Part of the Public Sector News Network

London LEZ fails to improve respiratory health

Researchers have produced a paper which reasons that the London LEZ has had limited impacts on health

The London low emission zone (LEZ) has not significantly improved air quality within the city, or the respiratory health of the resident population in its first three years of operation.

The London low emission zone has not been as beneficial to children's health as expected, a research study has found

The London low emission zone has not been as beneficial to children’s health as expected, a research study has found

The conclusion comes in a research article published last month in online PLOS journal by a group of academics. They looked at the adverse effects of traffic-related air pollution on children’s respiratory health.

The researchers, who come from a range of organisations including London’s King’s College and Queen Mary’s University, carried out a study looking at asssociations between traffic-related air pollutants and respiratory/allergic symptoms amongst 8–9 year-old schoolchildren living within the London Low Emission Zone (LEZ).

And, the study says that the work confirms a link between traffic-related air pollutant exposures and symptoms of current rhinitis.


Information on respiratory/allergic symptoms was obtained using a parent-completed questionnaire and linked to modelled annual air pollutant concentrations based on the residential address of each child, using a multivariable mixed effects logistic regression analysis.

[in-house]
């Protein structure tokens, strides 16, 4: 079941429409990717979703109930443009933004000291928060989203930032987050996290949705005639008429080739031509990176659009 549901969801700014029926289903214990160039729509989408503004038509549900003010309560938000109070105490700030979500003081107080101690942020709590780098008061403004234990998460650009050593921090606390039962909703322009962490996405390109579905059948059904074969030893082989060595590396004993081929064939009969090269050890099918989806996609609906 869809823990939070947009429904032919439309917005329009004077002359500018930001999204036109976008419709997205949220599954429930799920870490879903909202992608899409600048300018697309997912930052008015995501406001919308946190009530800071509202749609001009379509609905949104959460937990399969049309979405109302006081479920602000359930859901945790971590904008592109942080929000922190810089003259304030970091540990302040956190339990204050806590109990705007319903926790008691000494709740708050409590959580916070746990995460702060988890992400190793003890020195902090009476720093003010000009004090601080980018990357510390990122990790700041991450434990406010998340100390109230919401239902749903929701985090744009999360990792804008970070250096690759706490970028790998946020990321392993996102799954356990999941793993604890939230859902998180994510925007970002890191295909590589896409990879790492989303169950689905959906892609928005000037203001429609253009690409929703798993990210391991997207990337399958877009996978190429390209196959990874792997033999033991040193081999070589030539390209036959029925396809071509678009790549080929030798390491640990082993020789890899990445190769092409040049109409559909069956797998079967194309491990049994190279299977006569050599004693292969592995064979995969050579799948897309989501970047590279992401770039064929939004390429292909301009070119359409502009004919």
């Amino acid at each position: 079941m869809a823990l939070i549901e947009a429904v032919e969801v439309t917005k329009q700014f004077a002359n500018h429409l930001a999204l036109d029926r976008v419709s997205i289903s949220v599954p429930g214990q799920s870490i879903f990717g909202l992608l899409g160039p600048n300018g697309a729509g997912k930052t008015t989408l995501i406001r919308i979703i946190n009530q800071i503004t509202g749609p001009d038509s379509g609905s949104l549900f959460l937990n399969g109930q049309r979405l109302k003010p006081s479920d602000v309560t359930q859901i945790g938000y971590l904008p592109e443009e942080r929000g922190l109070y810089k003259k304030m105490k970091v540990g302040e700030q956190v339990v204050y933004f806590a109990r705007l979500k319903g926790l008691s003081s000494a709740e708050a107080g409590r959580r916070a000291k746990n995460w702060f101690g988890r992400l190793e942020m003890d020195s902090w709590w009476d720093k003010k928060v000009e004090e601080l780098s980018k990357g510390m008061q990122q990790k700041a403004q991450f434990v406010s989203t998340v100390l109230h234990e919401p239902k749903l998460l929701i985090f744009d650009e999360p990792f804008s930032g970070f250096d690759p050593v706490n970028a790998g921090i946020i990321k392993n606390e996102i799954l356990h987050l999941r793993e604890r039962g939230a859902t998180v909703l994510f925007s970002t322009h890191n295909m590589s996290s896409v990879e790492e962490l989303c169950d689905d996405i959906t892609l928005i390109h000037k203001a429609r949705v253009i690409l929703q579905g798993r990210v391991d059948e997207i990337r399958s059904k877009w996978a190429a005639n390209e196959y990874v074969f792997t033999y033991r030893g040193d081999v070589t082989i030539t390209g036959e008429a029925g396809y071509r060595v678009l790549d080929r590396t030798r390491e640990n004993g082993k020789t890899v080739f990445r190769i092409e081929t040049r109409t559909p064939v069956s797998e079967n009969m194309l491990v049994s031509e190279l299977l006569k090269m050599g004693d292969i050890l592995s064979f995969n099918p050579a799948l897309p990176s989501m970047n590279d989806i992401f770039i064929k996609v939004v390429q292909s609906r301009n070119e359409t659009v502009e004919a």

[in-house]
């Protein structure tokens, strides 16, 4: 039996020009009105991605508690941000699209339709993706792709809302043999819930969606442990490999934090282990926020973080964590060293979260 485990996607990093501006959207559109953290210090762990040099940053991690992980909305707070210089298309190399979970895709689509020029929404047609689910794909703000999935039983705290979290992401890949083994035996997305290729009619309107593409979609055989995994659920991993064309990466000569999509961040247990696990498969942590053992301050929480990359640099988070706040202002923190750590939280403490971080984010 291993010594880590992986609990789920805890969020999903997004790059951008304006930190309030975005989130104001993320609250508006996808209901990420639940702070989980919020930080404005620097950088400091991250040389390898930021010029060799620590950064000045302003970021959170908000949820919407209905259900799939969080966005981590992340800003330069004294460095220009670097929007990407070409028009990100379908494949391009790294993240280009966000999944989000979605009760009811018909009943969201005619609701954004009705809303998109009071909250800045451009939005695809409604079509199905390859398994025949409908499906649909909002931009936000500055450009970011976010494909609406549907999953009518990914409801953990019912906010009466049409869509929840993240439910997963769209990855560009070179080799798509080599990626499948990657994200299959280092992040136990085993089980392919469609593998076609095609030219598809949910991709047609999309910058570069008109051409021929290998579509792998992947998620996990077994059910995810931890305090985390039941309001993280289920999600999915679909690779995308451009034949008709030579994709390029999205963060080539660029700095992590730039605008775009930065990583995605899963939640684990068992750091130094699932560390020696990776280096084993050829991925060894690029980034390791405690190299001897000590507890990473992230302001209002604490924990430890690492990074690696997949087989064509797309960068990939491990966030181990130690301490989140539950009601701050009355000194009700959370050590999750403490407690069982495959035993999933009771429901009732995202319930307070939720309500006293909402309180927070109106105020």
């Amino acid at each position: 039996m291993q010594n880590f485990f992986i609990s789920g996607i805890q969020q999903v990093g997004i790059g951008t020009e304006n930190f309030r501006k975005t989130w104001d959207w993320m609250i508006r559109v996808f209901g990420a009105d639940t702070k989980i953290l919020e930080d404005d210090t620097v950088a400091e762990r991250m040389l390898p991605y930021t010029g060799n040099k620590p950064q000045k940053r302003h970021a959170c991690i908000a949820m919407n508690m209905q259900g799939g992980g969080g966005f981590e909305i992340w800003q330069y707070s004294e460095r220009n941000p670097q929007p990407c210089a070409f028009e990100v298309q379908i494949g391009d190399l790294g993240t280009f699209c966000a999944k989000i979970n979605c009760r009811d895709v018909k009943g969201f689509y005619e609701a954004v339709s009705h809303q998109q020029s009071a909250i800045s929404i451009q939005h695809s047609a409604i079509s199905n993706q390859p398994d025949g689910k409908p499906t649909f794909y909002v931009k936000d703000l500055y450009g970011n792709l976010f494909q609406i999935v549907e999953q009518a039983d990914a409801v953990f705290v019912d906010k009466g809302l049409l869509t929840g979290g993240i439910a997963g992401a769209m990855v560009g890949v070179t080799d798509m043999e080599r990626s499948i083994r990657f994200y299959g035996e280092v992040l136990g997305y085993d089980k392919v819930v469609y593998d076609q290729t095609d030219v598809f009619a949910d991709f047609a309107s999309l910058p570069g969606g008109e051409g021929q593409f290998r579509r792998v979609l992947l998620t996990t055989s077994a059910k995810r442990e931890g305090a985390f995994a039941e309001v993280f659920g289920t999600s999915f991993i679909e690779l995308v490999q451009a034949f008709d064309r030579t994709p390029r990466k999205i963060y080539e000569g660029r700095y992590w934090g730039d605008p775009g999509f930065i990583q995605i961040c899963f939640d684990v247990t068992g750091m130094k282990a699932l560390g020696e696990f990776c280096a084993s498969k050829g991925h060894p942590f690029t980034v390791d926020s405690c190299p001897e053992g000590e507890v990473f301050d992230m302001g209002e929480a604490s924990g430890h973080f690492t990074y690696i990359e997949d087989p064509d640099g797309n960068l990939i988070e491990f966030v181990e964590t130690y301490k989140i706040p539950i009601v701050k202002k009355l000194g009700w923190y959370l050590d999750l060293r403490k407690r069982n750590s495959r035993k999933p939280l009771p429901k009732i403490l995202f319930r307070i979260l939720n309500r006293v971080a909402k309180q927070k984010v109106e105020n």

The abstract says that the results “highlight the need for more robust measures to reduce traffic emissions.”
And, the academics note: “This study shows that traffic-related air pollutants have adverse effects on respiratory/allergic symptoms in schoolchildren in London and that London’s LEZ has had no beneficial effect on these symptoms, up to three years after its implementation. As the majority of children in this study are exposed to levels of air pollutants higher than those recommended by the WHO this is an important finding.”

The point is highlighted that policy makers should note that the LEZ, “which was designed to reduce traffic-related emissions in London, has not actually done so up to this point.”

‘Not targeted’

And the researchers say that “In part, for PM10 and PM2.5 this may reflect the fact that traffic sources (excluding cars and non-exhaust sources, not targeted by the LEZ) only contribute 3.0 and 2.3%, respectively, of the measured concentrations at urban background sites (S3 Text). Hence, any change in PM is likely to have been small and very difficult to detect amongst all of the other ‘noise’ caused by the weather, economy etc.”

The study adds: “In contrast, had the LEZ performed as predicted one would have expected a measureable decreases in NOx, as a significant proportion of both the roadside (51.8%) and background concentrations (26.5%) was due to vehicle types targeted by the scheme. This was not seen, largely due to the failure of Euro III and IV diesel engines to produce the predicted NOx emissions under real-world driving conditions. As the subsequent phases of the LEZ target a larger proportion of the vehicle fleet in London, with stricter emissions limits, it will be important to investigate whether improvements do occur in the subsequent years.”

Source: Effects of Air Pollution and the Introduction of the London Low Emission Zone on the Prevalence of Respiratory and Allergic Symptoms in Schoolchildren in East London: A Sequential Cross-Sectional Study. Abstract available at:

Notify of
Inline Feedbacks
View all comments